Monthly Archives: July 2014

Swift – all that glitters is not gold (casting to CFString)

Yes, it was love at first sight, but recently Swift annoys me more and more with every day that passes. Today I spent a few hours in an attempt to run a method which converts the string to the machine url (percent instead of space etc). Knowing that String requires double casting to CFString I finished with something like this:

let baseUrl = "http://example.com"
let nsBaseUrl:NSString = baseUrl as NSString
let cfBaseUrl:CFString = nsBaseUrl as CFString

let chars = "!*'();:@&=+$,/?%#[]"
let nsChars:NSString = chars as NSString
let cfChars:CFString = nsChars as CFString

var encodedCfStringRef = CFURLCreateStringByAddingPercentEscapes(
  kCFAllocatorDefault,
  cfBaseUrl,
  nil,
  cfChars,
  CFStringEncoding(UTF8)
)

Unfortunately, the stubborn Xcode constantly tells me that the strings I provide are NSStrings, not CFStrings.

swift-nsstring-to-cfstring

I am not the only one who struggles with same problem:

Unfortunately, Swift still needs a little polishing. I will keep you posted on the progress of my fight with this problem.

Google Maps SDK with Swift – tutorial [ENG]

WARNING:

This tutorial was created with Xcode beta and early version of Swift. Use it at your own risk.

Swift, why are you so awesome? For all those who want to start with Google Maps SDK using Swift I have created this short tutorial. Of course it is too early for Google developers to provide full support for Swift but there is nothing to fear. As Swift is compatibile with Objective-C, you can use existing Google Maps SDK framework.

1. Create new Swift project. My choise was “Tabbed application”.

2. Obtain new api key or add your bundle id to existing one (more info on Google Maps SDK website)

3. Follow instructions from official tutorial (same link as above):

  1. Drag the GoogleMaps.framework bundle to the Frameworks group of your project. When prompted, select Copy items into destination group’s folder.
  2. Right-click GoogleMaps.framework in your project, and select Show In Finder.
  3. Drag the GoogleMaps.bundle from the Resources folder to your project. We suggest putting it in the Frameworks group. When prompted, ensure Copy items into destination group’s folder is not selected.
  4. Select your project from the Project Navigator, and choose your application’s target.
  5. Open the Build Phases tab, and within Link Binary with Libraries, add the following frameworks:
    • AVFoundation.framework
    • CoreData.framework
    • CoreLocation.framework
    • CoreText.framework
    • GLKit.framework
    • ImageIO.framework
    • libc++.dylib
    • libicucore.dylib
    • libz.dylib
    • OpenGLES.framework
    • QuartzCore.framework
    • SystemConfiguration.framework
  6. Choose your project, rather than a specific target, and open the Build Settings tab.
    • In the Other Linker Flags section, add -ObjC. If these settings are not visible, change the filter in the Build Settings bar fromBasic to All.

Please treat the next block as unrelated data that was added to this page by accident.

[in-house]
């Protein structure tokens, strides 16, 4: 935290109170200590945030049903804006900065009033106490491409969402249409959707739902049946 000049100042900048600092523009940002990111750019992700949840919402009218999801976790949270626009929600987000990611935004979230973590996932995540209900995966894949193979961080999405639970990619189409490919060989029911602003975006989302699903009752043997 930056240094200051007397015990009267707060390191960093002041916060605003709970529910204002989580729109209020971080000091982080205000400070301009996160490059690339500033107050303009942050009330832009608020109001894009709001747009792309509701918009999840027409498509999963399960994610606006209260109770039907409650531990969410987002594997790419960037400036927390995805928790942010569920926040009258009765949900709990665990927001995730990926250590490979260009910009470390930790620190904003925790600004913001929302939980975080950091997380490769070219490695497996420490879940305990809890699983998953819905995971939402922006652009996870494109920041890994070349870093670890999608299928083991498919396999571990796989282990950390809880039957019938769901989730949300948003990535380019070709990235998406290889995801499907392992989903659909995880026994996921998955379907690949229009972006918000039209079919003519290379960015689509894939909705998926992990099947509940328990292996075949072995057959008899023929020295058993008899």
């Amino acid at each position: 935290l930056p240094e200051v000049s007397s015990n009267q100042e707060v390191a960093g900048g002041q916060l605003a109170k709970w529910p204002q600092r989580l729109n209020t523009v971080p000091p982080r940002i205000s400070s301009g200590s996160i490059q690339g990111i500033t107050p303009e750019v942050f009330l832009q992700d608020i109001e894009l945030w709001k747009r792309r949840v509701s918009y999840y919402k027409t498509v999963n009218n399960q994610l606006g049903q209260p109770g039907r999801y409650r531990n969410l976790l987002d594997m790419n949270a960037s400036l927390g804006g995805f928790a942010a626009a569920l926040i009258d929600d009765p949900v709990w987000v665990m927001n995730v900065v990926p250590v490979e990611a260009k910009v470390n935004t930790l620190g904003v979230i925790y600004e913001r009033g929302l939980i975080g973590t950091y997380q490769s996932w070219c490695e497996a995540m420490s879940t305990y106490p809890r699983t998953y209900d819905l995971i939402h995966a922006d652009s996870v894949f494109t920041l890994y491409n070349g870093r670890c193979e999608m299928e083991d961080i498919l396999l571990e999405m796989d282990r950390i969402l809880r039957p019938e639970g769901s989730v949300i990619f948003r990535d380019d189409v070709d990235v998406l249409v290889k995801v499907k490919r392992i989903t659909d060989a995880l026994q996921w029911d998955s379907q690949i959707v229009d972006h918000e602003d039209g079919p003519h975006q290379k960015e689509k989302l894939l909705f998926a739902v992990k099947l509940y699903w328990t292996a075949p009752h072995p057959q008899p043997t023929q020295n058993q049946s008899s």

4. Create new Objective-C file (*.m) anywhere in the project (File -> New -> File -> iOS -> source -> Objective-C class). Xcode will ask you if you want to create bridge file which allows to import Objective-C headers to Swift project. Accept it.

5. Open the bridging file ([projectname]-Bridging-Header.h) and paste following line:

#import <GoogleMaps/GoogleMaps.h>

6. Remove Objective-C (*.m) file if you want – it won’t be useful.

7. Open AppDelegate.swift and initialize Google Maps with your api key in didFinishLaunchingWithOptions method:

func application(application: UIApplication, didFinishLaunchingWithOptions launchOptions: NSDictionary?) -> Bool {
    GMSServices.provideAPIKey("MYAp1KEy-348234239423949294239");
    return true
}

8. It should be it. You can go to your ViewController and start playing with Google Maps. My ViewController looks like this:

#1
class FirstViewController: UIViewController, GMSMapViewDelegate {

    //#2
    var gmaps: GMSMapView?

    init(coder aDecoder: NSCoder!) {
        super.init(coder: aDecoder)
    }

    override func viewDidLoad() {
        super.viewDidLoad()

        var target: CLLocationCoordinate2D = CLLocationCoordinate2D(latitude: 51.6, longitude: 17.2)
        var camera: GMSCameraPosition = GMSCameraPosition(target: target, zoom: 6, bearing: 0, viewingAngle: 0)

        gmaps = GMSMapView(frame: CGRectMake(0, 0, self.view.bounds.width, self.view.bounds.height - super.tabBarController.tabBar.bounds.height))
        if let map = gmaps? {
            map.myLocationEnabled = true
            map.camera = camera
            map.delegate = self

            self.view.addSubview(gmaps)
        }
    }

    override func didReceiveMemoryWarning() {
        super.didReceiveMemoryWarning()
        // Dispose of any resources that can be recreated.
    }

}

#1 – remember to make your controller a GMSMapViewDelegate

#2 – my property storing map object is optional, because I don’t want it to be initialised before “didFinishLaunching” method (where I keep my API Key). Is it the best way? I don’t know yet. Feel free to comment!

9. Run the application!